Did you regret skipping Google Glass the first time around? You now have a second chance… if you have a specific need for it, that is. Glass for Work partner Streye is now selling the follow-up Glass Enterprise Edition starting at €1, 550 (about $1, 829). This is clearly intended for business (you get access to Streye’s enterprise streaming services with your purchase), so you really, really won’t want to buy it if you’re just trying to impress your friends. However, this is still the most accessible Glass has been in years — if you do need a wearable eyepiece, it’s theoretically within easy reach. To recap, this isn’t a night-and-day rethink of the Glass concept. Rather, it’s a logical evolution intended for workers who need hands-free computing. The biggest difference is the much larger 780mAh battery, which should keep it running for more of the workday. You’re otherwise getting twice the storage (32GB), an Intel Atom processor, faster WiFi, an expanded range of sensors (mainly assisted GPS) and a louder speaker. It’s otherwise a collection of minor tweaks. In short, you’d have to be a collector to appreciate this if you don’t intend to use it for professional tasks. Via: 9to5Google Source: Streye

Categories: reader

Intel made a big splash at Computex with its new Core i9 X-series family , which is spearheaded by its first 18-core processor for desktops. But we haven’t much in the way of technical details, until now. Today, Intel revealed that the 18-core i9-7980XE will feature a base speed of 2.6GHz, with a Turbo Boost 2.0 clock of 4.2GHz. And using Turbo Boost 3.0, which speeds up performance of its fastest two cores, it’ll reach 4.4GHz. That’s just below the 4.5GHz top speed of Intel’s Core i7-7700K, its fastest mainstream processor for desktops. Basically, that means the 18-core chip will be no slouch when it comes single-threaded performance for games. (Check out our in-depth story on the development of the 18-core processor here .) Yes, it might seem strange to see the company’s most powerful processor with a base clock speed under 3GHz. But what’s more important are the boost figures, which will kick in when you actually need more computing power. As for the other members of the X-series family, the 16-core model will feature speeds between 2.8GHz and 4.4GHz, while the 14-core version starts at 3.1GHz. As usual, Intel can reach higher speeds on chips with fewer cores, since there’s less of a heat issue to worry about. It’ll be a while until we get full benchmarks from these chips, but Intel gave us a small preview from its own testing. The 16-core i9 CPU reached a Cinebench R15 score of 3200, while running an NVIDIA GTX 1080Ti GPU. That’s below a 24-core Xeon E5 2697, according to 3D Fluff’s database . The quad-core i7-7700K, meanwhile, scored just 966 on that same benchmark. You can nab the 14-18 core i9 CPUs on September 25th, while the 12-core version is coming sooner, on August 28th. The other chips are already available on the market. Intel Source: Intel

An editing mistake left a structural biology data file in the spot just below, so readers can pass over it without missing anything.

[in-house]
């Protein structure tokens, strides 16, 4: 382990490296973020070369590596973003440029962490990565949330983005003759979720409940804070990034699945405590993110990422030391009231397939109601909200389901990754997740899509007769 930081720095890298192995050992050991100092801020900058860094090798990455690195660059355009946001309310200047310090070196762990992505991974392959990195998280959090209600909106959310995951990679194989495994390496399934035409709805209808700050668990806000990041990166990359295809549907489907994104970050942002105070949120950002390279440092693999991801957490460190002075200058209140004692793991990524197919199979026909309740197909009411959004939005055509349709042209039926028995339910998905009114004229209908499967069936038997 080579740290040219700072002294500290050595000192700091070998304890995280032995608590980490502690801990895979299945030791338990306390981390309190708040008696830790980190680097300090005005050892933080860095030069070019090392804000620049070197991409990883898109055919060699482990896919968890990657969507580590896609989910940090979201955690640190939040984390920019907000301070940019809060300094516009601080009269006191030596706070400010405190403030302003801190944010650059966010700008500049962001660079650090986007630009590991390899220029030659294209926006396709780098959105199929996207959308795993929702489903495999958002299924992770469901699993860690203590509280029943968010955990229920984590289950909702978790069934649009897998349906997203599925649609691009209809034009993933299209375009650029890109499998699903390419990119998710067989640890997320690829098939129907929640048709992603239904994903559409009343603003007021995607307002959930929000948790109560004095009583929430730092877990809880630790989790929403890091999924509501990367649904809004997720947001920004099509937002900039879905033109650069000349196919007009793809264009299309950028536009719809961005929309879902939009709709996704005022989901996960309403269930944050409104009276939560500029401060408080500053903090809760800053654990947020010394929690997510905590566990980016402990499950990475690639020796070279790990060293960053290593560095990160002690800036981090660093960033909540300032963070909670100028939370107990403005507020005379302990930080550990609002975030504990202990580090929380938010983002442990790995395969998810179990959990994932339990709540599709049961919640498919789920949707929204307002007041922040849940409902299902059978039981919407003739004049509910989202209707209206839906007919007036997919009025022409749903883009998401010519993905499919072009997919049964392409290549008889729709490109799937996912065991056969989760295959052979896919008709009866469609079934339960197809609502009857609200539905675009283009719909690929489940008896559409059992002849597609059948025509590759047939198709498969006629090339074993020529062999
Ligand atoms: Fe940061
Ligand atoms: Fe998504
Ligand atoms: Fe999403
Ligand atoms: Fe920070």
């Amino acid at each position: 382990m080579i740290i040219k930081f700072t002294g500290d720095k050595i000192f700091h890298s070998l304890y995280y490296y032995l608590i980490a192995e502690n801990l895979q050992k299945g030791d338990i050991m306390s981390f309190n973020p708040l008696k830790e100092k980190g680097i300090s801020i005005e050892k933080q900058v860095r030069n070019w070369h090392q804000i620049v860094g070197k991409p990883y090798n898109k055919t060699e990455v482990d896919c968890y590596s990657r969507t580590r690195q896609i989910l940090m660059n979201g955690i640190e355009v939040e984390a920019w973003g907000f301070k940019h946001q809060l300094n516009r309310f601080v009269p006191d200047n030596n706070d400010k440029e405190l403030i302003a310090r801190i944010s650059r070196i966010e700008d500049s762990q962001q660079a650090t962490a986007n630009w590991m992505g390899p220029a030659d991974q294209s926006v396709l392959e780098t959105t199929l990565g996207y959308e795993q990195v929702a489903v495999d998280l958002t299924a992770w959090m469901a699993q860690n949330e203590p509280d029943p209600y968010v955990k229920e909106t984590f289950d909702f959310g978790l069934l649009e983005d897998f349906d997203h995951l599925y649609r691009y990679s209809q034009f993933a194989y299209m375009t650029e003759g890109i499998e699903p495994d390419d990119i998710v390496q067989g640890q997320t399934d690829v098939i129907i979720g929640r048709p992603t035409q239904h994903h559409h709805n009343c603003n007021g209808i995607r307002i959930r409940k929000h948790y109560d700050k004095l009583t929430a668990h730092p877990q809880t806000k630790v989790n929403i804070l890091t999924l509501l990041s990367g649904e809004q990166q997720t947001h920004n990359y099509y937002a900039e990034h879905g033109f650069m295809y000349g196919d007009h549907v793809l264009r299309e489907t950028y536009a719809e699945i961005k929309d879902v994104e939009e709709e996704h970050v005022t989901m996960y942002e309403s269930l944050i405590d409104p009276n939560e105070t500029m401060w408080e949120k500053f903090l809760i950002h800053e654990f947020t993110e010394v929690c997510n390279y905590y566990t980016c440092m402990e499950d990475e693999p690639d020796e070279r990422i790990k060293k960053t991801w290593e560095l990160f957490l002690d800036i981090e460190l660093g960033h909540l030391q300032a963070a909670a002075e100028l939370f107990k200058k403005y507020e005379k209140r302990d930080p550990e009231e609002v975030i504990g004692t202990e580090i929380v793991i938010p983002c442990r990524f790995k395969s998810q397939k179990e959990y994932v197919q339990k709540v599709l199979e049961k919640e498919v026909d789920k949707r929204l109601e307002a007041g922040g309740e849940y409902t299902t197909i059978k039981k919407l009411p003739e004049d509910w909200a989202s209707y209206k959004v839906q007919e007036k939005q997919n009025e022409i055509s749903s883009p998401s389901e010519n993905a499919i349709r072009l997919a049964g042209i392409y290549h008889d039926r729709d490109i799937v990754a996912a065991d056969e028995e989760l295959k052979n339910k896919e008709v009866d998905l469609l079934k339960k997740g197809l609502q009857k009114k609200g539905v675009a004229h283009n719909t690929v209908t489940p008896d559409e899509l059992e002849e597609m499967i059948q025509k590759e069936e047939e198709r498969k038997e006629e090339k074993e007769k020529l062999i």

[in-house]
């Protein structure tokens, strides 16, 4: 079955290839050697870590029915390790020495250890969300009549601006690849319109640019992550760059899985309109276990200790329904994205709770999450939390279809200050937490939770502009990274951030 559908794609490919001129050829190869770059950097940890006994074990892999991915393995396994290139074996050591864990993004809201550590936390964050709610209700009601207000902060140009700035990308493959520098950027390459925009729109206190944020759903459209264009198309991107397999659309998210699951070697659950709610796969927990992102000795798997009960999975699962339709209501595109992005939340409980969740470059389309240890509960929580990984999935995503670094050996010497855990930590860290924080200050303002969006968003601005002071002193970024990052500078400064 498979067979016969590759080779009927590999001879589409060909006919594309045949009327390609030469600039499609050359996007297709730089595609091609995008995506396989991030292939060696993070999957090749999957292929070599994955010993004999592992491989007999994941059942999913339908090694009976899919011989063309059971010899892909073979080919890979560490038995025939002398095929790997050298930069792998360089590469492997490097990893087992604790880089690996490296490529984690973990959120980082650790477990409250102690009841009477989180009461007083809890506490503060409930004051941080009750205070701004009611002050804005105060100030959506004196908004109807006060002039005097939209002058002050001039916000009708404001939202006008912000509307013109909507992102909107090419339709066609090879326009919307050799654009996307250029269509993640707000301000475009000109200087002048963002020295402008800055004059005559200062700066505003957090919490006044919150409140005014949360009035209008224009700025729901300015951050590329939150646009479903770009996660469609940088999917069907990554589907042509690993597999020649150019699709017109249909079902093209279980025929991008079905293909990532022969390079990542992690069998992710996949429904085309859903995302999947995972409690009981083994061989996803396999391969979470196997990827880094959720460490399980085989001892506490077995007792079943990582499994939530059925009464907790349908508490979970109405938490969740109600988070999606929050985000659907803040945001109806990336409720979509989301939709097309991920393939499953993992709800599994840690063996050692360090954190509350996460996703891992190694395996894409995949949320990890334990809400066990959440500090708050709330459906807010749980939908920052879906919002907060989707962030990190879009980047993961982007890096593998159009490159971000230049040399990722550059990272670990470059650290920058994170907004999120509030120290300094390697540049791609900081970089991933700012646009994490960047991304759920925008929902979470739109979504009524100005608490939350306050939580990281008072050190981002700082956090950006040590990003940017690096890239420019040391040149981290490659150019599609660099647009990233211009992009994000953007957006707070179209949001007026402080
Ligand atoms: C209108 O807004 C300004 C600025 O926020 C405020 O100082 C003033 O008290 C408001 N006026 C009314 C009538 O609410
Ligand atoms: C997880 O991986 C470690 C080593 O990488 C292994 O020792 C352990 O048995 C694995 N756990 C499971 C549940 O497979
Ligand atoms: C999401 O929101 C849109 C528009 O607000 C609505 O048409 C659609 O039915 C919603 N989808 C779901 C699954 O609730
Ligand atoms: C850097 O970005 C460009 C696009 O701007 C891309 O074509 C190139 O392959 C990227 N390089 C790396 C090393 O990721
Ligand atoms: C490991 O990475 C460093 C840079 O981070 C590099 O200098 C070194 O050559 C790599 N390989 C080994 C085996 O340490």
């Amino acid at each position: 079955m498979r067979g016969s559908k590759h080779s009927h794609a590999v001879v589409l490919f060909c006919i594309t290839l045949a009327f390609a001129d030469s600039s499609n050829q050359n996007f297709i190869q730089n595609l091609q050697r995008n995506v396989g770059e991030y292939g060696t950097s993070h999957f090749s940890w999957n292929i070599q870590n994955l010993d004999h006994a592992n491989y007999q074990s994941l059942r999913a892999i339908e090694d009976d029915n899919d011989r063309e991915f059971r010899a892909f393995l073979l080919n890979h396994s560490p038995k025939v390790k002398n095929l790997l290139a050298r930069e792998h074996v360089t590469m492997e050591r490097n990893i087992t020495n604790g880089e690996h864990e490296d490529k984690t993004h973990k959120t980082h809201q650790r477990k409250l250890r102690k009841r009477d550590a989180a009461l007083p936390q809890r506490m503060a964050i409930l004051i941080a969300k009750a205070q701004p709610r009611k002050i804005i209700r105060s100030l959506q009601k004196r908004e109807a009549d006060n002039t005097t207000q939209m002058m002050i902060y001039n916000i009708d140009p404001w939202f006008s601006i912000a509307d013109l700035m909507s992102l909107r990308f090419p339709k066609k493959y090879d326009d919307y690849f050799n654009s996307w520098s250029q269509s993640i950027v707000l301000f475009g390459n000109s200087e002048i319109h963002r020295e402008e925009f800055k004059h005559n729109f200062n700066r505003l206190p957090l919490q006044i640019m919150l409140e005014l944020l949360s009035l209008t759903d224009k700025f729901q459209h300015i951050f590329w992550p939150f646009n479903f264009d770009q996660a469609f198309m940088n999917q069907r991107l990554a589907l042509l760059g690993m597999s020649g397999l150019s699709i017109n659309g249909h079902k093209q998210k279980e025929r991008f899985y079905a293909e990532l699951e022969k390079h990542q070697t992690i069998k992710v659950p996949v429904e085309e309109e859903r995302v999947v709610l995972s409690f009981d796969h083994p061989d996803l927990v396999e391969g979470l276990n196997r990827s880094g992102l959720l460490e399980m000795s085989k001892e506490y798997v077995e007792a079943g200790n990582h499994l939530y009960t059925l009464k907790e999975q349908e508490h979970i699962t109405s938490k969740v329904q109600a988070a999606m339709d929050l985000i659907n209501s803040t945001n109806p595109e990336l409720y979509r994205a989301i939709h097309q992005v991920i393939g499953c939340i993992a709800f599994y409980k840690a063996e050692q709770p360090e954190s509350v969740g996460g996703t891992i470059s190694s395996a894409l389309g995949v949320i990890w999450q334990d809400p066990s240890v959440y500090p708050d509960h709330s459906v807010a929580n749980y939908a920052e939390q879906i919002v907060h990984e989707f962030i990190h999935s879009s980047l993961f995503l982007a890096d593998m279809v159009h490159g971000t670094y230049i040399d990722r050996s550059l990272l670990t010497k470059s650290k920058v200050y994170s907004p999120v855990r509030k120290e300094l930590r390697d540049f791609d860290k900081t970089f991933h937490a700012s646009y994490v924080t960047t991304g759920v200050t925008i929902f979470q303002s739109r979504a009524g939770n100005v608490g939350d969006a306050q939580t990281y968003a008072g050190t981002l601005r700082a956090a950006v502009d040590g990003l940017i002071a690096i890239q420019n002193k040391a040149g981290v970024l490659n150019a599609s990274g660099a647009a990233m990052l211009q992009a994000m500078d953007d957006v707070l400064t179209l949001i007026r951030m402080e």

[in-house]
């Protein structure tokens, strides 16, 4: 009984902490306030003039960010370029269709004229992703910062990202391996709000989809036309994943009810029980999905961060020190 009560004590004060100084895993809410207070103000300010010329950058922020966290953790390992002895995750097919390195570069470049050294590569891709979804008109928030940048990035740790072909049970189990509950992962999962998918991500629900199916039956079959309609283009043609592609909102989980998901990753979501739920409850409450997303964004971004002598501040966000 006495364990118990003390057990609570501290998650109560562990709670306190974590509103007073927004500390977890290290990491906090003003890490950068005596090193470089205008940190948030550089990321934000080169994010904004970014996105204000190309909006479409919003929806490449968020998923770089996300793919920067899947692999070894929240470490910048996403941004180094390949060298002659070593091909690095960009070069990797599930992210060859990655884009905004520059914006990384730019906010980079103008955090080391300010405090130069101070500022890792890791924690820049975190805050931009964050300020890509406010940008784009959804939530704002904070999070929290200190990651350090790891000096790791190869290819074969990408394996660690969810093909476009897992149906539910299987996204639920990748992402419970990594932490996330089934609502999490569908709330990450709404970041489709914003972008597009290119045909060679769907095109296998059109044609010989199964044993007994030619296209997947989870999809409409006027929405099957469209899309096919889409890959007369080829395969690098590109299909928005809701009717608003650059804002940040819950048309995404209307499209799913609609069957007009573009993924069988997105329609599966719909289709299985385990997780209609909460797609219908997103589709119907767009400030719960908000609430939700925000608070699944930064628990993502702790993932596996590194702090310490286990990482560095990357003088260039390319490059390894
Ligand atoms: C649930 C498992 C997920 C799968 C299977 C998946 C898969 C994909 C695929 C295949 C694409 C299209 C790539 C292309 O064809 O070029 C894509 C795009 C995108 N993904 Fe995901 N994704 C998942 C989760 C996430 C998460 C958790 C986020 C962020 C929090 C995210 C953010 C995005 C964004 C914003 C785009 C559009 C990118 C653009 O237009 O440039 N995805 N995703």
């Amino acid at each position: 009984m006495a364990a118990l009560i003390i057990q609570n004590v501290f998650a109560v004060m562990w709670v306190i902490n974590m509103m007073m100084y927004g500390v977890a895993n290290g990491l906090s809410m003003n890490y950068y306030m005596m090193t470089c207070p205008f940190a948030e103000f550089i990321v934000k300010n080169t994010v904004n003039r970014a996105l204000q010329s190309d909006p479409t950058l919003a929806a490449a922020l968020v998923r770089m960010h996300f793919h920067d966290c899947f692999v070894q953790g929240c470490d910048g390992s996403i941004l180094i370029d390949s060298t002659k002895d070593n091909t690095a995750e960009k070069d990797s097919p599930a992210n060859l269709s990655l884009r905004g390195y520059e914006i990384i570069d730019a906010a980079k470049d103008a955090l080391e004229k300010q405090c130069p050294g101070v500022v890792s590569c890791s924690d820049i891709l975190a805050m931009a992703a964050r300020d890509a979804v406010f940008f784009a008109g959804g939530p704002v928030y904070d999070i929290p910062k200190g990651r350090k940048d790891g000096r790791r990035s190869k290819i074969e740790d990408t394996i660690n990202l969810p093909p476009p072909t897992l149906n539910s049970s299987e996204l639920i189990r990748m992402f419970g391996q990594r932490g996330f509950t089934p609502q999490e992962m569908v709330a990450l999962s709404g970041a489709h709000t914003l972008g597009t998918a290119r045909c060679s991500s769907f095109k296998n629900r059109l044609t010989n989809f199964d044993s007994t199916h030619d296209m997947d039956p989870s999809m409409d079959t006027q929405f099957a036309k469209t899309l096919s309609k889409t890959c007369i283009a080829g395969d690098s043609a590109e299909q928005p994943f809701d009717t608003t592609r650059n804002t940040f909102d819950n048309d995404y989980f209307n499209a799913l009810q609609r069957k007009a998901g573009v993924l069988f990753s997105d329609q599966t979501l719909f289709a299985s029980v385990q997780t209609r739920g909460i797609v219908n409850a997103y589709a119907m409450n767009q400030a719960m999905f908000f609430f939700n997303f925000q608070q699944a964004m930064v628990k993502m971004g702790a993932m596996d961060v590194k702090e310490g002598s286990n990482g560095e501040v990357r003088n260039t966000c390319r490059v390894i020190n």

Categories: reader

https://youtu.be/ZCKwAI-c1jU For this fellow, finding a six-pound mushroom is equivalent to witnessing a double rainbow. It looks like a king boletus.

Categories: reader

Cisco Meraki Loses Customer Data in Engineering Gaffe

Posted by kenmay on August - 8 - 2017

Cisco has admitted to losing customer data during a configuration change its enginners applied to its Meraki cloud managed IT service. From a report: Specific data uploaded to Cisco Meraki before 11:20 am PT last Thursday was deleted after engineers created an erroneous policy in a configuration change to its US object storage service, Cisco admitted on Friday. The company did say that the issue has been fixed, and while the error will not affect network operations in most cases, it admitted the faulty policy “but will be an inconvenience as some of your data may have been lost.” Cisco hasn’t said how many of its 140, 000+ Meraki customers have been affected. The deleted data includes custom floor plans, logos, enterprise apps and voicemail greetings found on users’ dashboard, systems manager and phones. The engineering team was working over the weekend to find out whether the data can be recovered and potentially build tools so that customers can find out what data has been lost. Read more of this story at Slashdot.

Categories: reader